Inconsistent Implementation requires some forethought

Even though every smartphone can potentially scan QR codes, Android and iOS usually don’t come with a pre-installed default app for scanning QR codes, so consistency is something you’ll have to plan for.

The best way to ensure your learners will be able to smoothly scan your QR codes is to recommend the exact app that works with the QR codes you generate. I like Kaywa because it offers a great free code generator, as well as free apps for iOS and Android. Recommending that learners install this app for the duration of your event/course will ensure they can successfully scan your QR codes.

Research shows a low rate of use

The QR code craze peaked in 2012-2013, but research from that time has shown that very few people have ever actually scanned one themselves, and fewer do it regularly.

It’s worth mentioning that the low rate of response to QR codes could be blamed on the way they’re used, not with the technology itself.

Sites like WTFQRCodes chronicle the myriad ways marketers have misused QR Codes in ad campaigns by failing to think through how (and WHY) a user might want to scan a code.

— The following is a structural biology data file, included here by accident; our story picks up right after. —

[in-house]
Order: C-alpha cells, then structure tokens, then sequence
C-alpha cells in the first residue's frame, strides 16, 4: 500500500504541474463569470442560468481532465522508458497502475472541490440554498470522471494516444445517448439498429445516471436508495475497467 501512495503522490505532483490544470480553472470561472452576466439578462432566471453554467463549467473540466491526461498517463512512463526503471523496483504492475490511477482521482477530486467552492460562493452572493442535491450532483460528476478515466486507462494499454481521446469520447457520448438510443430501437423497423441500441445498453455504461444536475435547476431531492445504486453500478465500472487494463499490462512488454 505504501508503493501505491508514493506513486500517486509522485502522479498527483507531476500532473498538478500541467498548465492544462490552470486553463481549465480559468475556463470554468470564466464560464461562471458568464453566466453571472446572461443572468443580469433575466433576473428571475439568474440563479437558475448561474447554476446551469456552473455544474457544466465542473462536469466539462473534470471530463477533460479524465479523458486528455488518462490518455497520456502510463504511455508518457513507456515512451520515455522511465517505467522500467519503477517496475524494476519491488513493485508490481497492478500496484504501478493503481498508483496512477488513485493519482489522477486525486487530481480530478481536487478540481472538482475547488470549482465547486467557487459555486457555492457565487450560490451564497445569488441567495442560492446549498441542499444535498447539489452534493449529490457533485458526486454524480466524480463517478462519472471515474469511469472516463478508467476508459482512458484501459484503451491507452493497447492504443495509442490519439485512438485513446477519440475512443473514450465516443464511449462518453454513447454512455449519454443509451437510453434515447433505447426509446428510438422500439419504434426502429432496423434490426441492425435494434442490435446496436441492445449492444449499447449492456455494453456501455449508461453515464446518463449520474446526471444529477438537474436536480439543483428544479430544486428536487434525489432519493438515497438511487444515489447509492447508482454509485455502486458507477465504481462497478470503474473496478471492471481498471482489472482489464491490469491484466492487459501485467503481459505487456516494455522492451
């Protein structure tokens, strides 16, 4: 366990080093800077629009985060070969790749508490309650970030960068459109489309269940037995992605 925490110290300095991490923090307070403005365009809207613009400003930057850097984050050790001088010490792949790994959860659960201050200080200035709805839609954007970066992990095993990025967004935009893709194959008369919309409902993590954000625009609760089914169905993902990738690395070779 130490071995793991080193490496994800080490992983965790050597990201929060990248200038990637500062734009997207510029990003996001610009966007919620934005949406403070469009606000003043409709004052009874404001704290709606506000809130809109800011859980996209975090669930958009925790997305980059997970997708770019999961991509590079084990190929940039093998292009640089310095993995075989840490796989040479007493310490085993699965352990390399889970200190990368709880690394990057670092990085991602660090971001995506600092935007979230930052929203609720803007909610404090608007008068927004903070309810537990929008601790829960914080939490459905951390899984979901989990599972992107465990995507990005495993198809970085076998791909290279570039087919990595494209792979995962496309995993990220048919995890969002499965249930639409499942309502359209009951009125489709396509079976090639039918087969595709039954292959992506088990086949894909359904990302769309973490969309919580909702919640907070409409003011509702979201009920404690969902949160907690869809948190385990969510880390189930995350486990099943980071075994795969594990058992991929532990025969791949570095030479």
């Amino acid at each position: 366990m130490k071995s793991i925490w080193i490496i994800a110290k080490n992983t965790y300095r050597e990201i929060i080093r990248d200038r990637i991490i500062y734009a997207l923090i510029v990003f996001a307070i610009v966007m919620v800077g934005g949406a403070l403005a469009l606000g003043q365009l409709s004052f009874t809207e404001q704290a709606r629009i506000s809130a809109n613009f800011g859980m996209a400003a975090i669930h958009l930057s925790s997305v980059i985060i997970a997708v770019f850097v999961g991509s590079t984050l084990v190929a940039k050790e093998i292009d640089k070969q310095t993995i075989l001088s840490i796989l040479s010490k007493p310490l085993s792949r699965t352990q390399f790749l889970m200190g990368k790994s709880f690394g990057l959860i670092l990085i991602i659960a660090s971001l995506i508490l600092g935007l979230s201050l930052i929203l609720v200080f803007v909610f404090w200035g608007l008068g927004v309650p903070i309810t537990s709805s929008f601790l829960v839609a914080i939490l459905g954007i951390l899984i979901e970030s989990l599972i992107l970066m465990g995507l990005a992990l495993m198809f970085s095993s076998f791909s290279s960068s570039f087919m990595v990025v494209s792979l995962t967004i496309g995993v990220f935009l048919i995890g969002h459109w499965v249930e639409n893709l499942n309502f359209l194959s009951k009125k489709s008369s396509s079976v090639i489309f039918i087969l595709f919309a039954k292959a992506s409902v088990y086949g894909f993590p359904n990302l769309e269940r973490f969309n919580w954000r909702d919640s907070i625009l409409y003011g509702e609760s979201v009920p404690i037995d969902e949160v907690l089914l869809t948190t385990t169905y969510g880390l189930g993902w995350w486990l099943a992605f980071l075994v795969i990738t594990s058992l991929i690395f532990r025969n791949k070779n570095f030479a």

There certainly are a lot of places the process can break down — from not having internet access to being taken to a non-mobile-friendly site after scanning. Sometimes users are asked to scan a QR code for a questionable payoff, which makes people less likely to scan again in future.

Besides, our smartphones give us several alternative technologies for finding info about our environment. Voice assistants, search-by-camera, and simply Googling the name of a business you see on the street should take you right to that website, so do you really need a visual hyperlink?

Learn from the mistakes of others

I still hold out hope that QR codes can be used in physical learning experiences, but it takes careful, intentional design. Learning from the QR failures of others, ensure that your QR codes:

  • are printed at the right size for people to use them
  • are posted in locations where people can easily scan them
  • work as valid links to content that learners can easily engage with on their phones
  • are posted with directions and clear messaging about how and why to scan
  • provide a valuable payoff that learners will understand and engage with once they arrive at the destination.

NFC Tags

NFC at a bus kiosk

NFC Tags have many of the same uses (and caveats) as QR codes. NFC (for Near Field Communication) allows you to touch your phone to another phone or an NFC tag and instantly transfer data.

Scanning a tag can:

  • take you to a website
  • share a business card